Investing and Community with Susan Akbapour and Faraj Aalaei
Last week, Katrina Logie interviewed two great minds, Susan and Faraj, at a Fireside Chat hosted for guests of the Sir Victor Hotel, powered by Harbour.Space University.
Susan Akbapour and Faraj Aalaei both moved to the US from Iran. Faraj came at 17 years old, Susan came a few years later after receiving her Bachelor’s in Bio. They met years later in the US, while Susan was a journalist at a magazine that interviewed Faraj about his work in Tech. From there, they fell in love, had a beautiful daughter together, worked hard at their careers and founded Candou, an early stage fund since 2016 to support tech startups.
Candou, in Farsi, means beehive, and like bees, teamwork is important to Susan and Faraj. The pair walk us through their experiences working together. They describe their investment work like being grandparents. They have had their time “changing diapers” as CEOs and founders of tech companies (Susan founded Mavatar and Faraj was CEO at Aquantia). As investors, they are able to do the fun things, like help others achieve their goals instead of being in the nitty gritty of starting their own businesses.
When asked how they function as a team, Susan joked that “she does all the work” and Faraj fervently agreed! In all seriousness, Susan explains that she focuses on the small details while Faraj comes up with the big ideas, they find ways to collaborate with their different skill sets. The pair acknowledge that they have different experiences and have different skills to bring to the table. They choose to invest in things they know they have experience with, like AI and blockchain, and companies that align with their own ideas, passions and mission statements.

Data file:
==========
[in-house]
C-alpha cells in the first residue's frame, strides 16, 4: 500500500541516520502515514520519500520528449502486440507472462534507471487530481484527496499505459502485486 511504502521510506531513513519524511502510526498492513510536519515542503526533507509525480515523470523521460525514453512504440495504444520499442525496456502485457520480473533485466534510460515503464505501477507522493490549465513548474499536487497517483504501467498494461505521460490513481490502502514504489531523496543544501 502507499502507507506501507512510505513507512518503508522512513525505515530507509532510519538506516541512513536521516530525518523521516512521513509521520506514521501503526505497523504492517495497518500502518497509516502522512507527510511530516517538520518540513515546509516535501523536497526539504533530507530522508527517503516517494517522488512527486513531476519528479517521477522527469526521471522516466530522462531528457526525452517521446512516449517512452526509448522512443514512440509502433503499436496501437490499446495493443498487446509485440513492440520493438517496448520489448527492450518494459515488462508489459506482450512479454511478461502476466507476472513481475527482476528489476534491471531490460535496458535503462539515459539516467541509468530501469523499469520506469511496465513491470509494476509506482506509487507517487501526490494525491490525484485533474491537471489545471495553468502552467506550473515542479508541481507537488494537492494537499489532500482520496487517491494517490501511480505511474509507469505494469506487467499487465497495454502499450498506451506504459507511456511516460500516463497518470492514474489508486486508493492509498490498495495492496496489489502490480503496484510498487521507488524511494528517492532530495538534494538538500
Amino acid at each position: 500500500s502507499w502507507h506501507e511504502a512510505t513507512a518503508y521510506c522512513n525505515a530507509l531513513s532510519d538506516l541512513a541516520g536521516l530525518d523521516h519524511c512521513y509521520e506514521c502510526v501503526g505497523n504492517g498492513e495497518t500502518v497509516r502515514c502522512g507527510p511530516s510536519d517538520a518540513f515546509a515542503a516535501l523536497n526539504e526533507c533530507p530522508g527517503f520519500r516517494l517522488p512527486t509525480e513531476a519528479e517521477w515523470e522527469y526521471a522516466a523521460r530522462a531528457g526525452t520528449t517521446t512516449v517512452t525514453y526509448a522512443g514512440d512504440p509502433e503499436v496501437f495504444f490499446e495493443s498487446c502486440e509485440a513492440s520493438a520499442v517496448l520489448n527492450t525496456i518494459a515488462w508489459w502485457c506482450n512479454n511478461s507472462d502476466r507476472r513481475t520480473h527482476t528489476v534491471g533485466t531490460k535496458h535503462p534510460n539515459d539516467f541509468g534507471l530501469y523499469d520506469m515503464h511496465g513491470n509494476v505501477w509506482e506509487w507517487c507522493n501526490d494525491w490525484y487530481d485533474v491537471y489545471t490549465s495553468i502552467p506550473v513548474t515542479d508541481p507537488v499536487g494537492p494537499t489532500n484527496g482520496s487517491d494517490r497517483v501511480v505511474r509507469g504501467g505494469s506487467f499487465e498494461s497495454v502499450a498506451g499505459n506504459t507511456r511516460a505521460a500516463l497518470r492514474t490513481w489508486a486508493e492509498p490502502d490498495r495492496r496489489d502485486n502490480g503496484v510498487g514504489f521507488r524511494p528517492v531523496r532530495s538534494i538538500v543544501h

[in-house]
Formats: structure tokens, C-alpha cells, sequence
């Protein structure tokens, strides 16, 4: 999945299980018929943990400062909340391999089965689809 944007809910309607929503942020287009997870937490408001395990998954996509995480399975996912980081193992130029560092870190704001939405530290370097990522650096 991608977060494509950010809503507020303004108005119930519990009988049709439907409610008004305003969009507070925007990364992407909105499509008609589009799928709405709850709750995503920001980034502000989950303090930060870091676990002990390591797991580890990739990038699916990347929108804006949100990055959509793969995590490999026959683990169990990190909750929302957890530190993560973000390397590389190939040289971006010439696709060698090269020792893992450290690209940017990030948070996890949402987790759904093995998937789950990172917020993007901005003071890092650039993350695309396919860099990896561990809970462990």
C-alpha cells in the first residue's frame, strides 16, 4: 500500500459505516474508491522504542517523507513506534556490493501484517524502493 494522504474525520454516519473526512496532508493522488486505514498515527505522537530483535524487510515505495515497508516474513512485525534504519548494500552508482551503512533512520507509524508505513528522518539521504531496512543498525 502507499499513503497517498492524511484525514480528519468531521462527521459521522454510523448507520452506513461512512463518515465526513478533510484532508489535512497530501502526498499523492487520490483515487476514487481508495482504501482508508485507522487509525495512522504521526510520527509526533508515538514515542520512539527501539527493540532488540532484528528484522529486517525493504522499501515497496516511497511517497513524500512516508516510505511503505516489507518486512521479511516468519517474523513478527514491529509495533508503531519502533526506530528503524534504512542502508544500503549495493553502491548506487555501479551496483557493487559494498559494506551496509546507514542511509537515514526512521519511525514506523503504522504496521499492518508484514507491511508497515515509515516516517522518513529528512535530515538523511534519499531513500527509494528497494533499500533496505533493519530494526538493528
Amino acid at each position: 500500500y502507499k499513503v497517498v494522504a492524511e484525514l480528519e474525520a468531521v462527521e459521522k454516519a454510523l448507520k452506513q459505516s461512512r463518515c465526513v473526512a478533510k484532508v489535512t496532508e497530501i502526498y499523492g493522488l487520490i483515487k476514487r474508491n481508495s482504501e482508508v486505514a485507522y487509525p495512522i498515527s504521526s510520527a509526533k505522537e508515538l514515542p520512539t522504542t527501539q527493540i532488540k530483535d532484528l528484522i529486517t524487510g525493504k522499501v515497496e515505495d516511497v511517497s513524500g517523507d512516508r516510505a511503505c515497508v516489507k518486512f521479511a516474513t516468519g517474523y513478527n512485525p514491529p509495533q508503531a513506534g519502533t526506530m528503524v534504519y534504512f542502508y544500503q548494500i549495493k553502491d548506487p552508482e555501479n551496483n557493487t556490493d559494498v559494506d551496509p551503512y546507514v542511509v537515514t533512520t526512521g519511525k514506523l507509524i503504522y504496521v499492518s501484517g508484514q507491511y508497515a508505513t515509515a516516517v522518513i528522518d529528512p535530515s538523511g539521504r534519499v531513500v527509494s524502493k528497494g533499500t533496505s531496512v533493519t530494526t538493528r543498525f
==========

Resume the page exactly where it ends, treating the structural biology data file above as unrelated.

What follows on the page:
Apart from their work together at Candou, inspiring young minds to pursue their businesses, Susan works with an organization called Mothers in Poverty and with How Women Lead and together, they started the Akbapour Aalaei Fellowship Fund to provide financial support to students at Stanford Graduate School of Business.
They describe to us the importance of being involved in your community. Even if you aren’t able to contribute financially, play any part that you can in your community. Susan tells us that “It doesn’t matter what you can do, just do it.” So what are you doing to help your community?